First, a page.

Parsing Julia code to separate symbols based on scoping and create a symbol table

I have a quote block in Julia containing functions, modules, and etc. Assuming that quote block is in Main module and Main module does not have these symbols with same names. I want to separate the symbols based on their scoping and create a symbol table that stores their names which reflect their scopes along with their locations in AST where they occur. Specifically, I want to handle cases where symbols with the same name have different scoping.

exp = Meta.parse("quote
    x = 2
    
   function foo(x)
        y = 2 * x
        z = x + y
    end
    
    function bar(a)
        y = a + x
    end
end")

In this quote block, there are multiple symbols named x and y, … each with its own scoping. I want to parse this code and generate a symbol table that reflects this scoping, something like:

Symbol: x
 ScopeName: x@_1, Location: exp.args[1].args[2].args[1] (or) (1,2,1)
 ScopeName: x@_2, Location: exp.args[1].args[4].args[1].args[2] (or) (1,4,1,2)
 ScopeName: x@_2, Location: exp.args[1].args[4].args[2].args[3].args[2].args[3] (or) (1,4,2,3,2,3)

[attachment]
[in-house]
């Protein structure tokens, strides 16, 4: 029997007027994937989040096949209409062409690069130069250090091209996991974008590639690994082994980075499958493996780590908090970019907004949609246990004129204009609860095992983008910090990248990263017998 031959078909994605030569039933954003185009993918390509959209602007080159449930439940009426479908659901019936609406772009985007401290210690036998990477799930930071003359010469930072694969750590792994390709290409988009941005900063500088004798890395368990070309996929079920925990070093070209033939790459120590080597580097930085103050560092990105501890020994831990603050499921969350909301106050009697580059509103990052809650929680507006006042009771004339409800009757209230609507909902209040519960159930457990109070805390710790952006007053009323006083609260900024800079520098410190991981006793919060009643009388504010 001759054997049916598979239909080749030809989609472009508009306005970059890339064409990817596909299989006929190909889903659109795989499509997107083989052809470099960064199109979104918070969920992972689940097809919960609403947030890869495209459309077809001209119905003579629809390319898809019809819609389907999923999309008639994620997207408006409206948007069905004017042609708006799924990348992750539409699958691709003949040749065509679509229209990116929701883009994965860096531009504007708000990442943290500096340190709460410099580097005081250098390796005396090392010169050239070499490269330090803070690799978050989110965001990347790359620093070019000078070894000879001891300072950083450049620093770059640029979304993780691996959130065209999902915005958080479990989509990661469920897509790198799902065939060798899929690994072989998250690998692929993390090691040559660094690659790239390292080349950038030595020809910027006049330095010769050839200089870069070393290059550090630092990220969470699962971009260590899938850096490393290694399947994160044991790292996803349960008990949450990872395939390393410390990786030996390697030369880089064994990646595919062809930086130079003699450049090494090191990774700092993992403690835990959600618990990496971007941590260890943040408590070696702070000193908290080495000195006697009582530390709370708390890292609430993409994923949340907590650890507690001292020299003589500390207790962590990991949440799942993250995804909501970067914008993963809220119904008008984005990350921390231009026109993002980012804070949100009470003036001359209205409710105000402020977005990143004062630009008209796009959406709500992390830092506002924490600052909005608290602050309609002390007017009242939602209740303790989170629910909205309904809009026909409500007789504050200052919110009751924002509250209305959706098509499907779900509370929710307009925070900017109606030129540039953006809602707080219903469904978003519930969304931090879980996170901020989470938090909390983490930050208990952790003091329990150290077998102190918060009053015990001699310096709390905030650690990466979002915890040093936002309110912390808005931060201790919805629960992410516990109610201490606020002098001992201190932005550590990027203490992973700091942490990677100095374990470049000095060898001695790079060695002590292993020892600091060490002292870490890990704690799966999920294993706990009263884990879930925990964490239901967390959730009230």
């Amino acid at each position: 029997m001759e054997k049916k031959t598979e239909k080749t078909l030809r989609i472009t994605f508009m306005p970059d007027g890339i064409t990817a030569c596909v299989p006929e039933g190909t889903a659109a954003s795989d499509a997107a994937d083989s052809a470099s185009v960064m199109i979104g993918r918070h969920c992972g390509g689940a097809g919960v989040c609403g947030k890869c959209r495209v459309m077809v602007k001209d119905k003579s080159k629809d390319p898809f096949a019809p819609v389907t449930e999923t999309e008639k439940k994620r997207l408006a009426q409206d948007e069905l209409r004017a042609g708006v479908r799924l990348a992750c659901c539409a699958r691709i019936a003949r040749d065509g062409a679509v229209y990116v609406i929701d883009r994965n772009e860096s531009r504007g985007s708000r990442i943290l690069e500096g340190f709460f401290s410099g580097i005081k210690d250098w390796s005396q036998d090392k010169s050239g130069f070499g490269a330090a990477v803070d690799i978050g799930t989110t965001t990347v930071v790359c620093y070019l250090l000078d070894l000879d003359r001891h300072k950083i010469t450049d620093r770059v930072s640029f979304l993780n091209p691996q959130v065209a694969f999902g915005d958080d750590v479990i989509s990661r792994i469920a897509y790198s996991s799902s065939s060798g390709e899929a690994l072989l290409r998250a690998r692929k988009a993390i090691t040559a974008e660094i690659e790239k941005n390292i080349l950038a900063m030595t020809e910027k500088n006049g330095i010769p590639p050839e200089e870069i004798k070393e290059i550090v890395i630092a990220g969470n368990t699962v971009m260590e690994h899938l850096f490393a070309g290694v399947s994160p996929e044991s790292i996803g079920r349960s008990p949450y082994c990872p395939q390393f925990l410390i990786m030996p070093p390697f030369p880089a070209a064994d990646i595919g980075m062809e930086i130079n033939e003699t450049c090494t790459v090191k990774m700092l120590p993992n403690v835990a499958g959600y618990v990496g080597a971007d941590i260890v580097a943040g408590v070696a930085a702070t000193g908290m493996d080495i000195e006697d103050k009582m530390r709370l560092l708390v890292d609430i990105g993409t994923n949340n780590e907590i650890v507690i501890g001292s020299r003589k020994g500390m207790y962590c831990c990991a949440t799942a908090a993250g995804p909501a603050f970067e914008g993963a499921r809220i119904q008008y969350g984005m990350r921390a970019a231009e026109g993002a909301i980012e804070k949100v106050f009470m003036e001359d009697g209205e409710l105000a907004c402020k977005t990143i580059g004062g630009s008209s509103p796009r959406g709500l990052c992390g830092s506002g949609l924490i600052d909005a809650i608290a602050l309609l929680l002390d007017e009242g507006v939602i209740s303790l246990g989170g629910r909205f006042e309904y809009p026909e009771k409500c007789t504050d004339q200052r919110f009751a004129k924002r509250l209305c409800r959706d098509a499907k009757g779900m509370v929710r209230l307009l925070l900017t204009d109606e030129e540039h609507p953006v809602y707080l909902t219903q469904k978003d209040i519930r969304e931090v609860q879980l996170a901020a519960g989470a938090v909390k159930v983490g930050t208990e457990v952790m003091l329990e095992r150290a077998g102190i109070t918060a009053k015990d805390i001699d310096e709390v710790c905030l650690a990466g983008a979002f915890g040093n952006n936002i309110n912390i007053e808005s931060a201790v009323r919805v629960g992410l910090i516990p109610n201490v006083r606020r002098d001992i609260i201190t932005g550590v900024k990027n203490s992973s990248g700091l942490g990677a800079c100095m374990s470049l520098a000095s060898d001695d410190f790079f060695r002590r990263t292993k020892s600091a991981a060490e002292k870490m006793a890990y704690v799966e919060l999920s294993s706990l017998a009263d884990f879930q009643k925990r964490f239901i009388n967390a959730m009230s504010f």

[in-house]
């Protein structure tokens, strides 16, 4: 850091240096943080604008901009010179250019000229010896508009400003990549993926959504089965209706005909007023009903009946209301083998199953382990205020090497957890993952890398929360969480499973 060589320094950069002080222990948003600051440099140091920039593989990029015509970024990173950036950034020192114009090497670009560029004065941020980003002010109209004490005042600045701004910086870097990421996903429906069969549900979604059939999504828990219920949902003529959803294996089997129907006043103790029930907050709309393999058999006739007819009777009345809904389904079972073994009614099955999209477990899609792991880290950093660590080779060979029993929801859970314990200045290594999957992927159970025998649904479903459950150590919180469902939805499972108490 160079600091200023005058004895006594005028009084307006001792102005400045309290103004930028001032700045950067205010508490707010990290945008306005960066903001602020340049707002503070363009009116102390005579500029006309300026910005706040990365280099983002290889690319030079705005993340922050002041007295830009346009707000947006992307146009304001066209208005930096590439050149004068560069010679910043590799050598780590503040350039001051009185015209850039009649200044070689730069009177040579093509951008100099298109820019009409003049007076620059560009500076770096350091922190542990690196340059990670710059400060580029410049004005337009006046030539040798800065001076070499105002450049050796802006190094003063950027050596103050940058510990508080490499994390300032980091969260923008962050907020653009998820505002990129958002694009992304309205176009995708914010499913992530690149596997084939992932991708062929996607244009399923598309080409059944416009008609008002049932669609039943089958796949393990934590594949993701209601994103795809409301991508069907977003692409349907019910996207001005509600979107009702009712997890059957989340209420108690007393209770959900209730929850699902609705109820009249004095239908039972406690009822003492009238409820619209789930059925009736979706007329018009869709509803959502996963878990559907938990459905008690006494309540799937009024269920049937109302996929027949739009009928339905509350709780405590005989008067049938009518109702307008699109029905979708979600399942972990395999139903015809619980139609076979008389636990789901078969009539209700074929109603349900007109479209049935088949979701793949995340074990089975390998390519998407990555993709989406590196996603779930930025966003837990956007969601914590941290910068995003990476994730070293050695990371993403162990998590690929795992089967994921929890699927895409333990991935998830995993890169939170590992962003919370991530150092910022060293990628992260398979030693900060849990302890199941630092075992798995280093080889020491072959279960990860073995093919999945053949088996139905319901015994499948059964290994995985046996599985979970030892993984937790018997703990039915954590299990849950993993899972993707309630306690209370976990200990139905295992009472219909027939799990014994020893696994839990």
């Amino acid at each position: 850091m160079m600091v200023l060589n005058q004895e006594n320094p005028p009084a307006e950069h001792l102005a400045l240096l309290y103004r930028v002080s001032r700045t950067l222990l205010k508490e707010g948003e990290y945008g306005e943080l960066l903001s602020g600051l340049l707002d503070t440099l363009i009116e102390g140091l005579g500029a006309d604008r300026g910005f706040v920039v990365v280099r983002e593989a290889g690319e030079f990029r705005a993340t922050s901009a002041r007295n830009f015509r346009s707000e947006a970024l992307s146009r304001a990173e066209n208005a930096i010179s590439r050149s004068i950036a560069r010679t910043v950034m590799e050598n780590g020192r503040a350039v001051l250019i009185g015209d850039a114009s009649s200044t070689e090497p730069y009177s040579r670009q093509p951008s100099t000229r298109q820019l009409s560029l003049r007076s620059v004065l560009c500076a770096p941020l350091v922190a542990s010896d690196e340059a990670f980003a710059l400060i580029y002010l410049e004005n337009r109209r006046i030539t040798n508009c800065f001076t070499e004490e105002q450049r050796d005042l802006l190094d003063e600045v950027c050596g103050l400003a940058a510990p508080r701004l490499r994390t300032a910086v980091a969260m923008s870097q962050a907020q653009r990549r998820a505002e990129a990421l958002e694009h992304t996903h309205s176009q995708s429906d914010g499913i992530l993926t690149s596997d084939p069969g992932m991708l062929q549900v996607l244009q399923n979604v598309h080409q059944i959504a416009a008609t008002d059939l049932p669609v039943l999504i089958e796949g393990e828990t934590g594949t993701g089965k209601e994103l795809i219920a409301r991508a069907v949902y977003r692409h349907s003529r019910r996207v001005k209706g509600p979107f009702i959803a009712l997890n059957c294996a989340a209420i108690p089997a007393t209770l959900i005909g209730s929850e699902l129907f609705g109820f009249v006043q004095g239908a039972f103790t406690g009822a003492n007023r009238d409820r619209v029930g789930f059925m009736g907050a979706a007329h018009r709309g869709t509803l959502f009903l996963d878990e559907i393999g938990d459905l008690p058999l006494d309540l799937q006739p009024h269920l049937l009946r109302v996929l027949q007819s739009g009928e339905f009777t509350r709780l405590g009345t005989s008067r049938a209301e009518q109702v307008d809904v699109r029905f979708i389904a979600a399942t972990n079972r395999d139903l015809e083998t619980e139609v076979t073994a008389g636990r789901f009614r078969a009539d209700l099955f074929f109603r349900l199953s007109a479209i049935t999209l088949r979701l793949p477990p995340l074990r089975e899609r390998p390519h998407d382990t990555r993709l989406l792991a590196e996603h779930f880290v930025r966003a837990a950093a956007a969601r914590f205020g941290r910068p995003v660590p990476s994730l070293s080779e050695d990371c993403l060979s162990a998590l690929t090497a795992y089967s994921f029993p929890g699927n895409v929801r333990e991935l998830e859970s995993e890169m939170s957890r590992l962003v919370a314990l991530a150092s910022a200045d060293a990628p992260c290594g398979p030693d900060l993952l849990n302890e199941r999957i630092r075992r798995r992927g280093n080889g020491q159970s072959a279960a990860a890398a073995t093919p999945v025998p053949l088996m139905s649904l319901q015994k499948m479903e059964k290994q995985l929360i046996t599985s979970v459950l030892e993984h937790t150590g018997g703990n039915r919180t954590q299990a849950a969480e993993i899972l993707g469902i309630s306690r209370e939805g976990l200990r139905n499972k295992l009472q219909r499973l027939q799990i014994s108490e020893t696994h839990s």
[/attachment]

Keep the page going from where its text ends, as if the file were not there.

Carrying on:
ScopeName: x@_2, Location: exp.args[1].args[4].args[2].args[5].args[2].args[2] (or) (1,4,2,5,2,2)
 ScopeName: x@_3, Location: exp.args[1].args[6].args[2].args[3].args[2].args[3] (or) (1,6,2,3,2,3)
Symbol: y
 ScopeName: y@_1, Location: exp.args[1].args[4].args[2].args[3].args[1] (or) (1,4,2,3)
 ScopeName: y@_1, Location: exp.args[1].args[4].args[2].args[5].args[2].args[3] (or) (1,4,2,5,2,3)
 ScopeName: y@_2, Location: exp.args[1].args[6].args[2].args[3].args[1] (or) (1,6,2,3,1)
.
.
.

Could someone provide guidance on how to achieve this in Julia? Additionally, are there any existing packages or libraries that could simplify this task?

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I had the same question on slack some time ago (February, so the slack thread will disappear sometime soon):

What I understood from @vchuravy and @Mason 's guidance was that this is not currently possible in an easy way.

The parsing of julia code was recently moved from lisp to actual Julia code thanks to @c42f 's JuliaSyntax.jl. However, you need to introspect the lowering step to achieve what you want, which happens after parsing. That still happens in lisp, so we can not introspect it. Claire is also working on GitHub - c42f/JuliaLowering.jl: Julia code lowering with precise provenance which might help, but that is still at a very embryonic stage.

Of course, you can write some AST crawers yourself and do all of this yourself, but then you probably miss some edge cases.

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